THIS IS TRULY the Groundhog Day war. Everything that happened before and during Desert Storm, we now have to live through again. The same people who lost Desert Storm for us (Scowcroft, Eagleburger, Powell) now make the same arguments against deposing Saddam. And we all have to pay respectful attention. The same prognosticators of doom get to repeat their false predictions, and the bright and the beautiful nod at their sage counsel. If we don't learn from history, we are condemned to repeat it. If we do learn from history, we are condemned to repeat it. We all are condemned to repetition.
Yesterday, I was listening to "The World" which is a left-wing foreign affairs program produced by Public Radio International and which appears on many NPR stations. There was a fawning interview with an American woman living in Pakistan who argued that if the United States goes into Iraq, (A) the Arab Street would explode, (B) the Middle East peace process would be destroyed, (C) a thousand terrorists would arise to replace the ones we topple or kill.
They could have taped that interview 11 years ago. They could have taped it before the war in Afghanistan. They could have taped it before Reagan bombed Libya. And yet there was no hint in the voice of the woman making the remarks or in the voice of the starry-eyed interviewer, that this was anything but the freshest and sagest counsel. This is the real Nile Virus--people developing amnesia about their past false predictions about the Middle East.
And the idea that we should pay attention to the people who took the last invasion of Iraq and turned that military triumph into a stunning political defeat, is simply mind-boggling. But the veterans of Bush I--who should live in ignominy for letting Saddam think the United States doesn't have the guts to take him out, who should hide in disgrace for the way they abandoned the Kurds to their slaughter--instead ride high. It is an amazing example of the establishment's ability to protect their most incompetent members.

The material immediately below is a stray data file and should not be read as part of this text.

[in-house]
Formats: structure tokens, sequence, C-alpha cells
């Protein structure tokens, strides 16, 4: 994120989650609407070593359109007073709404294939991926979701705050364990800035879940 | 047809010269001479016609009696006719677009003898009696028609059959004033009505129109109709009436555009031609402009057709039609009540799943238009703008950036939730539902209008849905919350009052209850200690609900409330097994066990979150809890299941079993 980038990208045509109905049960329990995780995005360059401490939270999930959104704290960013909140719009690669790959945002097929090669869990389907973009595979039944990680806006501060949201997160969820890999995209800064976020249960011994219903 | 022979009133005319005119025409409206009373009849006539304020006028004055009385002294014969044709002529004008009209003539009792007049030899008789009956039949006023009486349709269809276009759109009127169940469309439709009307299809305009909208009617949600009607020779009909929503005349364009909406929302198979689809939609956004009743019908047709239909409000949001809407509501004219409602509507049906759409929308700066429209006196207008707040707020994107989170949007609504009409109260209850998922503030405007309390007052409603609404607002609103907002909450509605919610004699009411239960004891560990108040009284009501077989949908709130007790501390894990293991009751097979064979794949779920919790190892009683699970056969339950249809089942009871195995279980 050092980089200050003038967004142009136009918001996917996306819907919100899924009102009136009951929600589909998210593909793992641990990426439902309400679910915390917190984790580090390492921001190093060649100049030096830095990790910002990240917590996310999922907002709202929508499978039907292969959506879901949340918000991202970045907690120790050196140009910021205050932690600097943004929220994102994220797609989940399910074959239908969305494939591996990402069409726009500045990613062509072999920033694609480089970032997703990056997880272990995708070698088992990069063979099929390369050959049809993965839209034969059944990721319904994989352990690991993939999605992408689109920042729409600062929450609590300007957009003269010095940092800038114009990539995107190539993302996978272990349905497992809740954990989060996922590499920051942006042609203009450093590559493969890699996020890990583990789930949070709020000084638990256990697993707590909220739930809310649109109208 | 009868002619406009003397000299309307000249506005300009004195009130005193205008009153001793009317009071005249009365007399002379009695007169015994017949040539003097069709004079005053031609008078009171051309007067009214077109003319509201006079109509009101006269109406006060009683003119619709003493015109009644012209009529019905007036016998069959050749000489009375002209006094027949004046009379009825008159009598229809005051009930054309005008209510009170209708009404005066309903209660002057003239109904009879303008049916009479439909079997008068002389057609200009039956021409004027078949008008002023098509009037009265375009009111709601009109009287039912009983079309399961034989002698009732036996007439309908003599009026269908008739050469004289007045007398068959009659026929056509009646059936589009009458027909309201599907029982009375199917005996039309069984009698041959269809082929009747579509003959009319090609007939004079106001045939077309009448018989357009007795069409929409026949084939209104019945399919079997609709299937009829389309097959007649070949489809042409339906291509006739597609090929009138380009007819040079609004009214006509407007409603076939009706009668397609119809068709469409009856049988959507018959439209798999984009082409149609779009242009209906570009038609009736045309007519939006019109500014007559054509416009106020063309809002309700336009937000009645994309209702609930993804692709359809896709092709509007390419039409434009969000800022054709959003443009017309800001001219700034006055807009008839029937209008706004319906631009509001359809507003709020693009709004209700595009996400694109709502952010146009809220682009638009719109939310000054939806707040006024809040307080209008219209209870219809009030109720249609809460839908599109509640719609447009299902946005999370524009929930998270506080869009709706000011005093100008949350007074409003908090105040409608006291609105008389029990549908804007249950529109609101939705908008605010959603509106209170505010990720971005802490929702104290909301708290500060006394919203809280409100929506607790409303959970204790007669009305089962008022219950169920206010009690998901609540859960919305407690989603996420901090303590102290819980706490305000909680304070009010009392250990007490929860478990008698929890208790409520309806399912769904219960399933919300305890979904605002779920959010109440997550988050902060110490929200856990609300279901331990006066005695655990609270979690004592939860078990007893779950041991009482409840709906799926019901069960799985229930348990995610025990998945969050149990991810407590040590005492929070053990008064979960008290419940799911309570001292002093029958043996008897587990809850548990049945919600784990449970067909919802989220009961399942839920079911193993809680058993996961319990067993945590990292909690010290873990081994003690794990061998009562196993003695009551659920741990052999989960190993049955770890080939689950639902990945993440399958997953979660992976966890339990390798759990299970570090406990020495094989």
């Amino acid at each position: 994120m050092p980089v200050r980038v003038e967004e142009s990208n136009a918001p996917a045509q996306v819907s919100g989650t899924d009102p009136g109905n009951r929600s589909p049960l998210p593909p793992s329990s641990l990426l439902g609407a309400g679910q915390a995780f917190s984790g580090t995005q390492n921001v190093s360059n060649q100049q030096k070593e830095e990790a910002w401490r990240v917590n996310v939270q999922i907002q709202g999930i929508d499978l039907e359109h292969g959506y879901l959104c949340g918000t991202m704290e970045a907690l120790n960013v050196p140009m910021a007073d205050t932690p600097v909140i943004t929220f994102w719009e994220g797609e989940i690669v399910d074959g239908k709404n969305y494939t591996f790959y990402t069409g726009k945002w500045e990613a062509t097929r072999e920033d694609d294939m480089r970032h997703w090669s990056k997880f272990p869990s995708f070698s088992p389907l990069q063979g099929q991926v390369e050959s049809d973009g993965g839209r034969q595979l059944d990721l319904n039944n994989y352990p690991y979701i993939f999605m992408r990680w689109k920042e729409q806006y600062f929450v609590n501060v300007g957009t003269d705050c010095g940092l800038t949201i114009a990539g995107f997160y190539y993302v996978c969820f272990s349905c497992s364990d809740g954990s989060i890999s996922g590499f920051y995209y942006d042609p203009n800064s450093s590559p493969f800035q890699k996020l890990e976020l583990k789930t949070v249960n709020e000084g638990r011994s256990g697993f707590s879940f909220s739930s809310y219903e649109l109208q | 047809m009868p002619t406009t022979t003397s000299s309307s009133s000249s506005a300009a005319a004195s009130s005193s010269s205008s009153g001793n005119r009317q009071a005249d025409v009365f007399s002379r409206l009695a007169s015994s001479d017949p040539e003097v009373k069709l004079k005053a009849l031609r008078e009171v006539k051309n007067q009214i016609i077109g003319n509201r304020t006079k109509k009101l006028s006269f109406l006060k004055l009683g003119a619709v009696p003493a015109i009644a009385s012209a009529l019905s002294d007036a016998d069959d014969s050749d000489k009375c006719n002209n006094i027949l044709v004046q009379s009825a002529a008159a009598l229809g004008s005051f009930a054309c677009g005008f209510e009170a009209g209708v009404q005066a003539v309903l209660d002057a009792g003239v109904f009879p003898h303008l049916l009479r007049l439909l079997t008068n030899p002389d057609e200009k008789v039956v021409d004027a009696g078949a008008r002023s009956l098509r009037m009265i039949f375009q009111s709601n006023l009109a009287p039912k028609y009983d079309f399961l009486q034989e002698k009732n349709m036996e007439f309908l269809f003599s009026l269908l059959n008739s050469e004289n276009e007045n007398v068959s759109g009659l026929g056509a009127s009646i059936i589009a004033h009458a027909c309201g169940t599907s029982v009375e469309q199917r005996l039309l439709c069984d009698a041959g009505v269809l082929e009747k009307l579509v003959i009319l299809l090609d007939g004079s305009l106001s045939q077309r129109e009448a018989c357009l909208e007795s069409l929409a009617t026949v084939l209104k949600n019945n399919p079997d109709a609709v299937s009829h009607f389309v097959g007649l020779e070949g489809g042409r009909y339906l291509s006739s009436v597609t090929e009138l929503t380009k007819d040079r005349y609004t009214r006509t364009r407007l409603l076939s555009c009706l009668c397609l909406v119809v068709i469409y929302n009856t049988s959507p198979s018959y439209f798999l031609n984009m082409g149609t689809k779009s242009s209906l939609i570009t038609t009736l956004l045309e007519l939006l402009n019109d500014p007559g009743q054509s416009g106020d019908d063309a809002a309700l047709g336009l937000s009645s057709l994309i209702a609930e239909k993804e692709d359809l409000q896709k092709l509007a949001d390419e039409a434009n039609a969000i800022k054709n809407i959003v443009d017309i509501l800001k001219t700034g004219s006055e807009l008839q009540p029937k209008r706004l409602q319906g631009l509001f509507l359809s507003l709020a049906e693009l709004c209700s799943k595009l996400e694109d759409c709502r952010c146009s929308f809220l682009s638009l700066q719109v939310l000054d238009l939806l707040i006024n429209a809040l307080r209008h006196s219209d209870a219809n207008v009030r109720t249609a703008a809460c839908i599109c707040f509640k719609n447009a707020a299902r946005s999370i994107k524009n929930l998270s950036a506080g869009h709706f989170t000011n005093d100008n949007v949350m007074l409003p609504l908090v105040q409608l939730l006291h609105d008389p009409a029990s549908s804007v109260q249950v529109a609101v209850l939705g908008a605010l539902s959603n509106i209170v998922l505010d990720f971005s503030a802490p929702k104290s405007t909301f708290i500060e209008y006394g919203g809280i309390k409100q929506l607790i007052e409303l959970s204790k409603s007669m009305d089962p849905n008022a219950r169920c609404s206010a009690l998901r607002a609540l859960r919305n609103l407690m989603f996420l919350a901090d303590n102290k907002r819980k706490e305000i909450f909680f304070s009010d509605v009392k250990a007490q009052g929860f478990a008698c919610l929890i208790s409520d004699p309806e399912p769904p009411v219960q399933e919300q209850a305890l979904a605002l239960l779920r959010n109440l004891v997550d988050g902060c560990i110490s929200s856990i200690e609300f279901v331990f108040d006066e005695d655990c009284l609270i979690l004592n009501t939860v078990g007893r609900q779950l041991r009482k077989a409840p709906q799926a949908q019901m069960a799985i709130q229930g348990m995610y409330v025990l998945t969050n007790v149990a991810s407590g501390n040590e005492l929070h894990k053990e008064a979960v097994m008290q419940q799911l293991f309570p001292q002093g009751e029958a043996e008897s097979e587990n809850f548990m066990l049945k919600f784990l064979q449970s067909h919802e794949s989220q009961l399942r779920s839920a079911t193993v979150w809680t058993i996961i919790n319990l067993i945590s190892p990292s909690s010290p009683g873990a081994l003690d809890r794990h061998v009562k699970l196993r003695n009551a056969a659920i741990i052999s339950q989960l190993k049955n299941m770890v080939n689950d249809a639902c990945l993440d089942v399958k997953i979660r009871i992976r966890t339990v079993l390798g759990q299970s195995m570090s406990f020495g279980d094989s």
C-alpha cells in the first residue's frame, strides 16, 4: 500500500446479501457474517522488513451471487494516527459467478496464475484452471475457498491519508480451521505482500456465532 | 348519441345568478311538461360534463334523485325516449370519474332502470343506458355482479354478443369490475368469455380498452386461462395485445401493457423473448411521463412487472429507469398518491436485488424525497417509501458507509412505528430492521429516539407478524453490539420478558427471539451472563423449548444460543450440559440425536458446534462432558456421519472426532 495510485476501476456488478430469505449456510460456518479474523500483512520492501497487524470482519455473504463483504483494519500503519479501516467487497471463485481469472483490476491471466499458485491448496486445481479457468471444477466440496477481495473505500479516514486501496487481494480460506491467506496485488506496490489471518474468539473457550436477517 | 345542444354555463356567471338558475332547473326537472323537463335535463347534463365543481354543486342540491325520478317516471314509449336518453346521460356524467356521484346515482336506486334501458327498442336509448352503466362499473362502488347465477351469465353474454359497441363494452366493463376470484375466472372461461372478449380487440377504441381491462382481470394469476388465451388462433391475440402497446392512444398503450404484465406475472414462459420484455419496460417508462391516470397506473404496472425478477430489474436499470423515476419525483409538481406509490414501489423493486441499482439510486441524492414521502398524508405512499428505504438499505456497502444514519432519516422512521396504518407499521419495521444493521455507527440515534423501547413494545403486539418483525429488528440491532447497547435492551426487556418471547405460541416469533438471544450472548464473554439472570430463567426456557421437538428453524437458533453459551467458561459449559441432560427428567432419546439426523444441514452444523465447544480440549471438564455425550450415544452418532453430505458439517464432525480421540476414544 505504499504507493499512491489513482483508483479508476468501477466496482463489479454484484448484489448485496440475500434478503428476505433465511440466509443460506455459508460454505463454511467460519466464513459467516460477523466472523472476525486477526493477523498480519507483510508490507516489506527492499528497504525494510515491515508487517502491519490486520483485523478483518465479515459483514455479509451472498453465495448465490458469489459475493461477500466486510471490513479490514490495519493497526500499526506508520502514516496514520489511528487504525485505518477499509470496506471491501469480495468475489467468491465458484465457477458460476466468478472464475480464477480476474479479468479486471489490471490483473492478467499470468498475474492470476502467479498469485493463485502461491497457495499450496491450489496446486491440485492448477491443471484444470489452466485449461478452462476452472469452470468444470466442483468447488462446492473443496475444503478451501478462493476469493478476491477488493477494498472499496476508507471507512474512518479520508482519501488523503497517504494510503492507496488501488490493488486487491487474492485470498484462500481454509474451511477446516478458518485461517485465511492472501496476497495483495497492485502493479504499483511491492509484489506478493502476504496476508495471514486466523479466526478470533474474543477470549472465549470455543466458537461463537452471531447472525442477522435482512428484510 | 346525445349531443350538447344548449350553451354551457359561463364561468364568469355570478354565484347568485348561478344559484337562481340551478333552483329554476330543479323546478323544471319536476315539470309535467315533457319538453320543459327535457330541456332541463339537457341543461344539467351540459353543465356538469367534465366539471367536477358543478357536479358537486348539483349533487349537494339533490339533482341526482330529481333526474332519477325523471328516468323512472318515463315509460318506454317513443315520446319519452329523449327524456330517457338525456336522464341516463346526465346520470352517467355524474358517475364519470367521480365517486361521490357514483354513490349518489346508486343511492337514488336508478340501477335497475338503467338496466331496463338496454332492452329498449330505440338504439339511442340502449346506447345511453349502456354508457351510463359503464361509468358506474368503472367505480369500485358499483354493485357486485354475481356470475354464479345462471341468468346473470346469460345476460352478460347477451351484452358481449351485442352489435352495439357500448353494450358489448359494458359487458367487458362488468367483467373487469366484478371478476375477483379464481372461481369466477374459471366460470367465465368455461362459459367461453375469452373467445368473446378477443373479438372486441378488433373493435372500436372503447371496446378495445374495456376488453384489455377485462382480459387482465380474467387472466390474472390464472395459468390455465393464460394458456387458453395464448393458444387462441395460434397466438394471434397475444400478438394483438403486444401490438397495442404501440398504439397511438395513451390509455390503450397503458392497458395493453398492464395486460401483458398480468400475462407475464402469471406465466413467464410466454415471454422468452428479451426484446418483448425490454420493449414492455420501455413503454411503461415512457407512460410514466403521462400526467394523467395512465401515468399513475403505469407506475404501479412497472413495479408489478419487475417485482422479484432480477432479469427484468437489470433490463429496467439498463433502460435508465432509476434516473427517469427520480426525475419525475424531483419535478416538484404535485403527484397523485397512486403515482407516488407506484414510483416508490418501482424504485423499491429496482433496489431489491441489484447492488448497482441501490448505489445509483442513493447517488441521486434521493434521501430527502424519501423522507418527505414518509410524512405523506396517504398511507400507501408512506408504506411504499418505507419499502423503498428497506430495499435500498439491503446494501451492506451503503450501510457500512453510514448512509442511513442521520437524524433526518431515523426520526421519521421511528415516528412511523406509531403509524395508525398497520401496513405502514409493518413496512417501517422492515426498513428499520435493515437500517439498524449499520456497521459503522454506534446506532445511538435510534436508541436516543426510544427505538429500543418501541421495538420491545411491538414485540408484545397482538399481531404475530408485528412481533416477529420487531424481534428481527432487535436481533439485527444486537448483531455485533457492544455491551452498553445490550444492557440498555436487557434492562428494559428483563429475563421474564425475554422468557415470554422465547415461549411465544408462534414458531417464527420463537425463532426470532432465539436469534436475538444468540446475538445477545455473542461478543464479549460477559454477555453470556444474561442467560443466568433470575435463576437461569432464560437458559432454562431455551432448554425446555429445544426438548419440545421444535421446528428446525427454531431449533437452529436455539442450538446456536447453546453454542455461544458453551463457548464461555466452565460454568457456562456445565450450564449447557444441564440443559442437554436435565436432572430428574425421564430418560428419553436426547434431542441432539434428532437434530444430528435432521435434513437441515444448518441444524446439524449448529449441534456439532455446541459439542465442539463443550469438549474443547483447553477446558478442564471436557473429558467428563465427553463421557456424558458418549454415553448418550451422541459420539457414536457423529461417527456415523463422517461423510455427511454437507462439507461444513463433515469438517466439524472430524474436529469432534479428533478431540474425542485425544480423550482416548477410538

The sad thing is, we are only at the beginning of this movie. Tom Daschle and Trent Lott agree that they need to hold weeks of hearings on Iraq. This is a terrible idea. There are some problems that are best evaluated on the basis of the stark truths: Hitler was a monster who dreamed of world domination; the Soviet Union was an evil empire; Saddam Hussein is a megalomaniac thug who has spent the past 15 years as a pariah leader, willing to forego billions of petrodollars, all so that he can get nuclear weapons in order to dominate his region and murder his enemies.
Weeks of congressional hearings won't add much to these essential truths. On the contrary they fog the minds of all who hear them. The debate about Iraq will begin to play off itself. The debaters will get caught in the game of the dueling op-eds, the need to win attention by saying something new. Reality will be lost and we will be smothered by rhetoric, punditry, theory, and speculation.
"One thing is certain--I'm not going to change my view" about the need to remove Saddam Hussein, George Bush told a crowd in Kentucky yesterday.
In the miasma of rhetoric that is to come, I'm not sure all will be as clear-headed.
David Brooks is a senior editor at The Weekly Standard.